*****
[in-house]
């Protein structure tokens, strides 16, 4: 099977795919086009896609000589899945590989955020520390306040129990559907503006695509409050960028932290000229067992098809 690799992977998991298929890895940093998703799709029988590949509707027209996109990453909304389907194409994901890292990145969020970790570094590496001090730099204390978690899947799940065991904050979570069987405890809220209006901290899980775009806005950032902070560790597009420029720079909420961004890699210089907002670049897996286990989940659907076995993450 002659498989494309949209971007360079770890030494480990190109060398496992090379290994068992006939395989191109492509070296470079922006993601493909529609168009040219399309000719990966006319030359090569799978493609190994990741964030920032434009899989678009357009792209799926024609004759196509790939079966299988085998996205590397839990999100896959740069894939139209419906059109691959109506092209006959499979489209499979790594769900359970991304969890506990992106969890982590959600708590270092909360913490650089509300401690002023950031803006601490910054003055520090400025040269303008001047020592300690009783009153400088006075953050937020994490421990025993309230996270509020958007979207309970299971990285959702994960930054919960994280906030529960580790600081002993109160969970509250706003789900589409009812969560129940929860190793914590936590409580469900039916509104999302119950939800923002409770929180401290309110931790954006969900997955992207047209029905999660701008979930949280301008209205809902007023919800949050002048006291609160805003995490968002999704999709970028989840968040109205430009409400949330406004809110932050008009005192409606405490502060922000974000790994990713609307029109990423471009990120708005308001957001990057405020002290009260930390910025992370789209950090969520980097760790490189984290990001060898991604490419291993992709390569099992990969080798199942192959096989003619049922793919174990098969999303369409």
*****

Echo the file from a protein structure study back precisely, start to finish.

[in-house]
């Protein structure tokens, strides 16, 4: 099977795919086009896609000589899945590989955020520390306040129990559907503006695509409050960028932290000229067992098809 690799992977998991298929890895940093998703799709029988590949509707027209996109990453909304389907194409994901890292990145969020970790570094590496001090730099204390978690899947799940065991904050979570069987405890809220209006901290899980775009806005950032902070560790597009420029720079909420961004890699210089907002670049897996286990989940659907076995993450 002659498989494309949209971007360079770890030494480990190109060398496992090379290994068992006939395989191109492509070296470079922006993601493909529609168009040219399309000719990966006319030359090569799978493609190994990741964030920032434009899989678009357009792209799926024609004759196509790939079966299988085998996205590397839990999100896959740069894939139209419906059109691959109506092209006959499979489209499979790594769900359970991304969890506990992106969890982590959600708590270092909360913490650089509300401690002023950031803006601490910054003055520090400025040269303008001047020592300690009783009153400088006075953050937020994490421990025993309230996270509020958007979207309970299971990285959702994960930054919960994280906030529960580790600081002993109160969970509250706003789900589409009812969560129940929860190793914590936590409580469900039916509104999302119950939800923002409770929180401290309110931790954006969900997955992207047209029905999660701008979930949280301008209205809902007023919800949050002048006291609160805003995490968002999704999709970028989840968040109205430009409400949330406004809110932050008009005192409606405490502060922000974000790994990713609307029109990423471009990120708005308001957001990057405020002290009260930390910025992370789209950090969520980097760790490189984290990001060898991604490419291993992709390569099992990969080798199942192959096989003619049922793919174990098969999303369409």